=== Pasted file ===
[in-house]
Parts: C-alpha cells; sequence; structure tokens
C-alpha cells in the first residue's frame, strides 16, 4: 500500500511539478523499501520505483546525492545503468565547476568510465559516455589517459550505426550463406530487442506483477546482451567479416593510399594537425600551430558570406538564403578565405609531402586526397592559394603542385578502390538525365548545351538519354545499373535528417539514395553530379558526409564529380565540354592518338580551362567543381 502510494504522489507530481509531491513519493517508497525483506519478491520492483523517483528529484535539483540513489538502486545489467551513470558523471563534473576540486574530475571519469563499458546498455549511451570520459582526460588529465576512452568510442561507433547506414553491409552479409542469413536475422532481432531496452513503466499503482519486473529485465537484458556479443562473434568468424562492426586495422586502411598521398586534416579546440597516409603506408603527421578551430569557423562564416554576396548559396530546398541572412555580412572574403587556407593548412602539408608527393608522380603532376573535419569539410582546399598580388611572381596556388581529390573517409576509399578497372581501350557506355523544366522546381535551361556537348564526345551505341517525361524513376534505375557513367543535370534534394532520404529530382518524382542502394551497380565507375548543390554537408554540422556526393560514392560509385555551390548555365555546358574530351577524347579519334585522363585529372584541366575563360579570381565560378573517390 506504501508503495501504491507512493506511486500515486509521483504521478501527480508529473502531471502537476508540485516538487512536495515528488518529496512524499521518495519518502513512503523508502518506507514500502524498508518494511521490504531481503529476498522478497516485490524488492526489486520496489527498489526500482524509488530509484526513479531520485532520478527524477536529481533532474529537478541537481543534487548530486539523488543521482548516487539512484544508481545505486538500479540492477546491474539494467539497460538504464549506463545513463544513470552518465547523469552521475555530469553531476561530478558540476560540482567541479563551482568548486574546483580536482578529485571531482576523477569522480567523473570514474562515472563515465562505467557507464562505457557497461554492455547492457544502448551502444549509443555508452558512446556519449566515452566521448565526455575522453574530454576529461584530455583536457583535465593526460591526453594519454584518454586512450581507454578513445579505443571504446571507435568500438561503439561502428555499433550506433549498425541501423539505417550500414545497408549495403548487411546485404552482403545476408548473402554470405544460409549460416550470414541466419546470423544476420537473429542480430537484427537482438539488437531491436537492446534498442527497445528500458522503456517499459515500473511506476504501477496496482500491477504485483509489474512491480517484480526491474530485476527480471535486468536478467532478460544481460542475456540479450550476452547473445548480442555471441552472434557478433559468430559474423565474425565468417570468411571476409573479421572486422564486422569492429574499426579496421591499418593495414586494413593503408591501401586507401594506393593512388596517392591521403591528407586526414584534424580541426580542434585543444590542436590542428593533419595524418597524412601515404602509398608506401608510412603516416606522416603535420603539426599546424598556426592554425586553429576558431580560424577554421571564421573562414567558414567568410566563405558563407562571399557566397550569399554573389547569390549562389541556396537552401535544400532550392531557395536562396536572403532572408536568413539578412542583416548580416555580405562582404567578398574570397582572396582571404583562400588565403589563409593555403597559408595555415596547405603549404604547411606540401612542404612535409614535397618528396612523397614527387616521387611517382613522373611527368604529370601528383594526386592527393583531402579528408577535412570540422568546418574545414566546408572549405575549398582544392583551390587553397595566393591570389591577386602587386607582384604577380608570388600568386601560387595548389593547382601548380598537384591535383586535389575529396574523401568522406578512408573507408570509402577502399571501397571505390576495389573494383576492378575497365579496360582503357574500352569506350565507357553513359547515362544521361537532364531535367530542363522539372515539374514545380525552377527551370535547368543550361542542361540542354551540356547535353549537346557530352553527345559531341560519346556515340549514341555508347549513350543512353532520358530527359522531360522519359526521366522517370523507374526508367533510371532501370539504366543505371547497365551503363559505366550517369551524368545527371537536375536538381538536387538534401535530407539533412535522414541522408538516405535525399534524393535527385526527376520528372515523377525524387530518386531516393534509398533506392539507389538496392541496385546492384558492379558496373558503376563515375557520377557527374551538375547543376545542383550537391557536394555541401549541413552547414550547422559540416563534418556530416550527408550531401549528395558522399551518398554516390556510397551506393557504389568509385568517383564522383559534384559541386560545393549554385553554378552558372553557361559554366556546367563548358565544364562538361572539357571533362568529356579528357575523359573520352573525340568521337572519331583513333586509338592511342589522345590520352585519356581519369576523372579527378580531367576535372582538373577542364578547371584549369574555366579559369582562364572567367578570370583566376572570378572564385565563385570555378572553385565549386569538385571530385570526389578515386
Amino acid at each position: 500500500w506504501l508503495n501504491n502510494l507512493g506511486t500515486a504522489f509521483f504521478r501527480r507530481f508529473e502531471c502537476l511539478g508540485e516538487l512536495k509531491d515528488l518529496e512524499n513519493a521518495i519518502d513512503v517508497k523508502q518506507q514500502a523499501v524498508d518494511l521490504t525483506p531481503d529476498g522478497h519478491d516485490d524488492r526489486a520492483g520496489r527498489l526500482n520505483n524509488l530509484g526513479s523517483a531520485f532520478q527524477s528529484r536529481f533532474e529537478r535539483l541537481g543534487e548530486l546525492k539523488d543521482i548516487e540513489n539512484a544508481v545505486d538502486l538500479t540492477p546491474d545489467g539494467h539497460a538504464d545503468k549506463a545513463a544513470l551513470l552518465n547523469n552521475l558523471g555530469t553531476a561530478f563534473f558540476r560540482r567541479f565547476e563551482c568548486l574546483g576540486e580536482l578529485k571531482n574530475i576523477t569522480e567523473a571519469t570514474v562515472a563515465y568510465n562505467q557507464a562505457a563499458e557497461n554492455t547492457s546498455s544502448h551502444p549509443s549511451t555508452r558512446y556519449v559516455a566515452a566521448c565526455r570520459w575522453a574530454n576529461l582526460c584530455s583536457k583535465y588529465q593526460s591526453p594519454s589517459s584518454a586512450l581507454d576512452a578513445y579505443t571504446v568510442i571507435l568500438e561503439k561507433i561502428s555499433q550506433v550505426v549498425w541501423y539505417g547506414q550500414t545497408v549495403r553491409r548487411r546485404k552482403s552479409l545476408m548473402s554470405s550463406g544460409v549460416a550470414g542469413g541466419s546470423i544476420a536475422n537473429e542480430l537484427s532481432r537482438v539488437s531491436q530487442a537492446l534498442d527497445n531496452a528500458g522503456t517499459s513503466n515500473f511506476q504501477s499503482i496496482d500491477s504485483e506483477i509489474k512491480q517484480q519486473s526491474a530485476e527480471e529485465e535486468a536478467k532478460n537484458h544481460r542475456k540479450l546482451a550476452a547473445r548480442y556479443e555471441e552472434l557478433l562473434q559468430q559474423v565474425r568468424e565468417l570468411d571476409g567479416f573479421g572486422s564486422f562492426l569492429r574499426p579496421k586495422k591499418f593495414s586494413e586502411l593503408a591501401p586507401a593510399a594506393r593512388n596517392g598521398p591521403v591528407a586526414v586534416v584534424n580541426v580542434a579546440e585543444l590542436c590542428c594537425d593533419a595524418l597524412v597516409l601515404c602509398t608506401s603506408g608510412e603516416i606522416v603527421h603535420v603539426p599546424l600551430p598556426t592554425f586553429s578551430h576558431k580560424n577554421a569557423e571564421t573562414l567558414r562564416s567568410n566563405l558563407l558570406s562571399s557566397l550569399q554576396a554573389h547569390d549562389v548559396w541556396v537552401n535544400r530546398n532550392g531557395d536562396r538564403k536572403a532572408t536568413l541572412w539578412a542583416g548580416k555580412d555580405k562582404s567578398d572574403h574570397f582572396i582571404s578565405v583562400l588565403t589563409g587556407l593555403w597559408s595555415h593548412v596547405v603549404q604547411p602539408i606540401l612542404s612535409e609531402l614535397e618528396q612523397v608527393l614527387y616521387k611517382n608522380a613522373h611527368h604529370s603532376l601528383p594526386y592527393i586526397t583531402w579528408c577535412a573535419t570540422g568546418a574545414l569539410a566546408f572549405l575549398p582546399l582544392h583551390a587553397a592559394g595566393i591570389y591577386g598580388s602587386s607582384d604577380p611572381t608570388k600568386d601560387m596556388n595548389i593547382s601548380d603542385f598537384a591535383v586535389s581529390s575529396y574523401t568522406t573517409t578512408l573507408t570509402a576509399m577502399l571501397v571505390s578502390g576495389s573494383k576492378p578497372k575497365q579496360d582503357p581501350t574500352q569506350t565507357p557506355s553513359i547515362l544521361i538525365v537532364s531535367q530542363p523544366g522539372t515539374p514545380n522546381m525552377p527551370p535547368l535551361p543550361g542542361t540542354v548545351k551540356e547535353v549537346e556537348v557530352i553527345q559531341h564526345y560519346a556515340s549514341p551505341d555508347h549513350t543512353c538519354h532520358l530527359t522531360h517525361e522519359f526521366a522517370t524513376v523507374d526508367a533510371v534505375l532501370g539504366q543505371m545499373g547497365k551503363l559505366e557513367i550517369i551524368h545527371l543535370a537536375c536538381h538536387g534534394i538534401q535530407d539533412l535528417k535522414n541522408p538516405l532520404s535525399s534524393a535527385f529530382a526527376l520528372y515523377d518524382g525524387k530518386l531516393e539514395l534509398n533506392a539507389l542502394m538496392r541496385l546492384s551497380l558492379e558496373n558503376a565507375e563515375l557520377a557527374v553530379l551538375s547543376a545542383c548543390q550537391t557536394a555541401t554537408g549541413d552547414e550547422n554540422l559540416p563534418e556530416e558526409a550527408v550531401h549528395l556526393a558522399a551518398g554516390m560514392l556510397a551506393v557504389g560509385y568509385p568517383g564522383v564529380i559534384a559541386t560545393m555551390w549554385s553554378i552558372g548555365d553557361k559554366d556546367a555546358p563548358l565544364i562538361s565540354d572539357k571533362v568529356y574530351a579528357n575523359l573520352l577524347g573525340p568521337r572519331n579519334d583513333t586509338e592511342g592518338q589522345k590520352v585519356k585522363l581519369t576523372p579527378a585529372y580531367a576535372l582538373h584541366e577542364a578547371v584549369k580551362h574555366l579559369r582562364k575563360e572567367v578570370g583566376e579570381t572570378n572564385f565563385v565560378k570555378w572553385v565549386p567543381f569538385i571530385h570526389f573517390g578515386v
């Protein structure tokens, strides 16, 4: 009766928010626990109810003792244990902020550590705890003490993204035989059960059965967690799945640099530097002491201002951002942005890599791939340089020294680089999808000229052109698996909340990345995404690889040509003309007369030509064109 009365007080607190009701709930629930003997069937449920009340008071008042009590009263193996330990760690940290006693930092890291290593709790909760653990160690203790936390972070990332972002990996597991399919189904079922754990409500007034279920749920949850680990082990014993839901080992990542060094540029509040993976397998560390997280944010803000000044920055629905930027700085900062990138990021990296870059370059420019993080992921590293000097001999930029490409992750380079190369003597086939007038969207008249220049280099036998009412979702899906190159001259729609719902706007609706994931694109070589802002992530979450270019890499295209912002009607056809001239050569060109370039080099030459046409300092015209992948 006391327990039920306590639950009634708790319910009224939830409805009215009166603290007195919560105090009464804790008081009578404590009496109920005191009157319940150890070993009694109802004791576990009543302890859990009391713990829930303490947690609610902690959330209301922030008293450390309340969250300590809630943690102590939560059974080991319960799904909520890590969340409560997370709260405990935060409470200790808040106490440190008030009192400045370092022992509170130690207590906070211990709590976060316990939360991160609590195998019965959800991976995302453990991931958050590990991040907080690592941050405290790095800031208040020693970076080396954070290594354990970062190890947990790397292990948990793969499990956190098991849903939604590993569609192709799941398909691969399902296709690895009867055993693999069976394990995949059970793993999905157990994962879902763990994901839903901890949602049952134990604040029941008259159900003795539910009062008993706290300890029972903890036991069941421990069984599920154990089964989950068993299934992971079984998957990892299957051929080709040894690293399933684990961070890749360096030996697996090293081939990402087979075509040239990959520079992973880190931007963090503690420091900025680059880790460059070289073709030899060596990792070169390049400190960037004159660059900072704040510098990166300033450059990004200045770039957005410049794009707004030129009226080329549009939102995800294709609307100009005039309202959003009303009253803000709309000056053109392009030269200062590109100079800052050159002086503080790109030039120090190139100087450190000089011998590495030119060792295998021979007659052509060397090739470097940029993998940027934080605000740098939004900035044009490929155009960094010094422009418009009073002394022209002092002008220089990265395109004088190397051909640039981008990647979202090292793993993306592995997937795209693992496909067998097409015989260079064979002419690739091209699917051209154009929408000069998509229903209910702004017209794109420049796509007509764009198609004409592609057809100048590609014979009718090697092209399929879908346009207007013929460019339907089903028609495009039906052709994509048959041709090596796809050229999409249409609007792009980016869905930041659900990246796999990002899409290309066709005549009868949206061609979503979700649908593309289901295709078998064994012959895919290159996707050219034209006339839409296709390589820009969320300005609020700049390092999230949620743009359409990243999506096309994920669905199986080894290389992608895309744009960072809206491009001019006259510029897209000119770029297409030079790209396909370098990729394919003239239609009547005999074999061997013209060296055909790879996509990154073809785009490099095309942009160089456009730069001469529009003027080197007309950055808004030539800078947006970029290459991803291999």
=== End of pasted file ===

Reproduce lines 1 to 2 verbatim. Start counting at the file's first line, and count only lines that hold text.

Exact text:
[in-house]
Parts: C-alpha cells; sequence; structure tokens